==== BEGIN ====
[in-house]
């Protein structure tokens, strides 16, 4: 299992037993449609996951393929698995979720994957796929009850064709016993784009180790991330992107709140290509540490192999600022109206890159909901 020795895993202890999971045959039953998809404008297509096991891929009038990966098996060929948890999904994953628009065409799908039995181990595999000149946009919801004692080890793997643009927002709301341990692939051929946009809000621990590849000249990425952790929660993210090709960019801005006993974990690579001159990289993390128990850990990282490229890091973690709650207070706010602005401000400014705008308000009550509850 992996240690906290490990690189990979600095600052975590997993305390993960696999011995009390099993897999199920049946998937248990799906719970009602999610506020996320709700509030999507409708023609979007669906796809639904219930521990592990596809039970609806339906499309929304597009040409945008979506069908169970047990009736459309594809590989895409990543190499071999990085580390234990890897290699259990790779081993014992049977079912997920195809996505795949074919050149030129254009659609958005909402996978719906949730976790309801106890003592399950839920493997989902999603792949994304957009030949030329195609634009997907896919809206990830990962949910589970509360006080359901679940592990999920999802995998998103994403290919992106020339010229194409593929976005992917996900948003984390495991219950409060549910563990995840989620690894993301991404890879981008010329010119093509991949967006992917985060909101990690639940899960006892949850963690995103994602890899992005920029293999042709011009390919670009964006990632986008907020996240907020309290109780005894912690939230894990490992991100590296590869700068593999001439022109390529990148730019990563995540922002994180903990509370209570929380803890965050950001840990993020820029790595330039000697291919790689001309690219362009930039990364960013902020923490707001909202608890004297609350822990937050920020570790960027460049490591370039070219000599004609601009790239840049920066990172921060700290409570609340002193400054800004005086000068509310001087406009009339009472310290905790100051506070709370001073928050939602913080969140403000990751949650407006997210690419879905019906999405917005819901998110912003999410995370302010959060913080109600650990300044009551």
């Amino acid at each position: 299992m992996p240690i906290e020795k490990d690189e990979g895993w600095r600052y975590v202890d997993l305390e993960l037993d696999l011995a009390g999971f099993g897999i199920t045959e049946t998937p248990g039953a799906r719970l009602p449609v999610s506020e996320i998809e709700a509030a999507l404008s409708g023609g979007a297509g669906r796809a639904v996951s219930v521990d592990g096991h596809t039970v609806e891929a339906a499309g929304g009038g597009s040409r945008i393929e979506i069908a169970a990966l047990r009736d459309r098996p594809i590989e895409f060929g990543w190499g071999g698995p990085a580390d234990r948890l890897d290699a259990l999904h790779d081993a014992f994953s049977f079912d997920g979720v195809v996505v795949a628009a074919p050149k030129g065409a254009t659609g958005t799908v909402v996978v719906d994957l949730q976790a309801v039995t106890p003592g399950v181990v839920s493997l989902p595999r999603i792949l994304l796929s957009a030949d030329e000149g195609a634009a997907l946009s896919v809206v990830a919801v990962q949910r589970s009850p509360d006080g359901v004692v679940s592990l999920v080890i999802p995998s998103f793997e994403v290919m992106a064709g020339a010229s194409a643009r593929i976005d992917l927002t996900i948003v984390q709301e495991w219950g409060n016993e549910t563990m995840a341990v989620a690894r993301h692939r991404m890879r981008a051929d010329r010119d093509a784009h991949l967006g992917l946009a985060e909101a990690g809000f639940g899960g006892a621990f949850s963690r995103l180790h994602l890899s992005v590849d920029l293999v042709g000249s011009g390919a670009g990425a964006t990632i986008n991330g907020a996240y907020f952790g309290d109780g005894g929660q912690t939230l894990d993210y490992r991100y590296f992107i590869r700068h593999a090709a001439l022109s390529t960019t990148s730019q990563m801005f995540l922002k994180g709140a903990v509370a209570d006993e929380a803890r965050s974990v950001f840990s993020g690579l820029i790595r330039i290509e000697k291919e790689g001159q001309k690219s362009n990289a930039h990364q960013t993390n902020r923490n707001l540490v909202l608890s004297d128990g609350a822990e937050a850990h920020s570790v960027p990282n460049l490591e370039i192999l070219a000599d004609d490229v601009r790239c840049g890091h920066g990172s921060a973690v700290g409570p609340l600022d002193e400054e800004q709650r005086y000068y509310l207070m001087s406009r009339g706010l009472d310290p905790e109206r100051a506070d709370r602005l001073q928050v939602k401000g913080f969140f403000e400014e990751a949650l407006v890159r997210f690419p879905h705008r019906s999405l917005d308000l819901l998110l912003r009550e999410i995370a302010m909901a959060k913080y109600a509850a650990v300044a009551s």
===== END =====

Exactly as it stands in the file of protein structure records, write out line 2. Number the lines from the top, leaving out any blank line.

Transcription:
């Protein structure tokens, strides 16, 4: 299992037993449609996951393929698995979720994957796929009850064709016993784009180790991330992107709140290509540490192999600022109206890159909901 020795895993202890999971045959039953998809404008297509096991891929009038990966098996060929948890999904994953628009065409799908039995181990595999000149946009919801004692080890793997643009927002709301341990692939051929946009809000621990590849000249990425952790929660993210090709960019801005006993974990690579001159990289993390128990850990990282490229890091973690709650207070706010602005401000400014705008308000009550509850 992996240690906290490990690189990979600095600052975590997993305390993960696999011995009390099993897999199920049946998937248990799906719970009602999610506020996320709700509030999507409708023609979007669906796809639904219930521990592990596809039970609806339906499309929304597009040409945008979506069908169970047990009736459309594809590989895409990543190499071999990085580390234990890897290699259990790779081993014992049977079912997920195809996505795949074919050149030129254009659609958005909402996978719906949730976790309801106890003592399950839920493997989902999603792949994304957009030949030329195609634009997907896919809206990830990962949910589970509360006080359901679940592990999920999802995998998103994403290919992106020339010229194409593929976005992917996900948003984390495991219950409060549910563990995840989620690894993301991404890879981008010329010119093509991949967006992917985060909101990690639940899960006892949850963690995103994602890899992005920029293999042709011009390919670009964006990632986008907020996240907020309290109780005894912690939230894990490992991100590296590869700068593999001439022109390529990148730019990563995540922002994180903990509370209570929380803890965050950001840990993020820029790595330039000697291919790689001309690219362009930039990364960013902020923490707001909202608890004297609350822990937050920020570790960027460049490591370039070219000599004609601009790239840049920066990172921060700290409570609340002193400054800004005086000068509310001087406009009339009472310290905790100051506070709370001073928050939602913080969140403000990751949650407006997210690419879905019906999405917005819901998110912003999410995370302010959060913080109600650990300044009551």